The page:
The first poultry manure-powered power plant went into operation in England in 1992.
It was a conventional boiler with a moving grate, fed by 140,000 tons of poultry manure per year.
Worldwide, in the early 2000s, there were five large poultry manure plants, four of which in England and one in the United States.
In addition to grid boilers, fluidized bed boilers were also used for the combustion of poultry manure. For thermal poultry manure treatments, other types of boilers have also been tested, in particular gasification plants, but, until 2008, this use was limited to small plants and laboratory applications.
In general, the thermal treatments of the poultry manure have also highlighted some problems in particular when the boilers are fed with poultry manure with a high degree of humidity; problems have also occurred in grid boilers due to the low melting temperature of the ashes produced by the combustion of pollen.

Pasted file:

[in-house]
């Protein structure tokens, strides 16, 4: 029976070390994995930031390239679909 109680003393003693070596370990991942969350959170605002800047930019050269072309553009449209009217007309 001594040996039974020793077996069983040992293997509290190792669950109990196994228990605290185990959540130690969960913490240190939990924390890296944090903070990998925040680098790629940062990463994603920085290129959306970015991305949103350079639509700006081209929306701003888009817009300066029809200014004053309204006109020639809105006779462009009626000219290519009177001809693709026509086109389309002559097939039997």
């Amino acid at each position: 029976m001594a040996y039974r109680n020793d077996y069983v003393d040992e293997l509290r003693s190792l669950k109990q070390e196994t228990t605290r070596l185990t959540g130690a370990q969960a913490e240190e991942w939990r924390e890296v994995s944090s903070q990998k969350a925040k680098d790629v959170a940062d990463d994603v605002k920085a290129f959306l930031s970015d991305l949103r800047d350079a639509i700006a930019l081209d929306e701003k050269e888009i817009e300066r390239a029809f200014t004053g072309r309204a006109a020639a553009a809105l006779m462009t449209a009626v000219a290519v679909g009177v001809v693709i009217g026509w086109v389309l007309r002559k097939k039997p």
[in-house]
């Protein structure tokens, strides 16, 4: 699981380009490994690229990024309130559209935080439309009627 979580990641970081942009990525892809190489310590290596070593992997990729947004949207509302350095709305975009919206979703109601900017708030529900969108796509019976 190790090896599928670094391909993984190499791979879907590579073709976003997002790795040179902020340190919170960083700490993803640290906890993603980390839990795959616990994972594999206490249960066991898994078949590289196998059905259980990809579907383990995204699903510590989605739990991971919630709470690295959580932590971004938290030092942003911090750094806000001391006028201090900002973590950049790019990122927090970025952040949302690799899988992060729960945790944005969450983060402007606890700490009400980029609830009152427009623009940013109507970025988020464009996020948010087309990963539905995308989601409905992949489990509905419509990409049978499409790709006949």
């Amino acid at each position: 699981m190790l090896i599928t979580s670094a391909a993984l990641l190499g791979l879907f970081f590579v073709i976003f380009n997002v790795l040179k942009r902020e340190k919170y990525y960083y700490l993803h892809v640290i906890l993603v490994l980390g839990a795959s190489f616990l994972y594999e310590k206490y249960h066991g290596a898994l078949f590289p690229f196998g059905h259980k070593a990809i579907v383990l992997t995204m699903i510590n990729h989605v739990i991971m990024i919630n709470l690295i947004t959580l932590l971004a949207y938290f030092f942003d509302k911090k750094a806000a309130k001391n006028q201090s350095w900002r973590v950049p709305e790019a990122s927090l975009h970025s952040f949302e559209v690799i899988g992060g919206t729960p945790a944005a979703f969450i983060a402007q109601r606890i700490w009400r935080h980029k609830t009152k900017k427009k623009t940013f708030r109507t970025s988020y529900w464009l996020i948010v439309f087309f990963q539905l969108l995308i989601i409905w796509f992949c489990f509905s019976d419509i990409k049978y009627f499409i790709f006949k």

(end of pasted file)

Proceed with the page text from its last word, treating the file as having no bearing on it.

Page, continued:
The advantages of combustion are the high calorific value of dry poultry manure, and the fact that the ashes produced can have an useful use in agricoltural farm.
The ashes produced by combustion and fume treatment are obviously sterile, easy to store and transport and with a presence of phosphorus and potassium which could justify their use as fertilizers.
However, the concomitant presence of toxic organic contaminants (polycyclic aromatic hydrocarbons, dioxins) formed during combustion is possible, which could make the agronomic use of pollen ash problematic.
There are not evidence regarding toxicity of the poultry manure ash, on the other hand these kind of problems have emerged with the ash of municipal waste.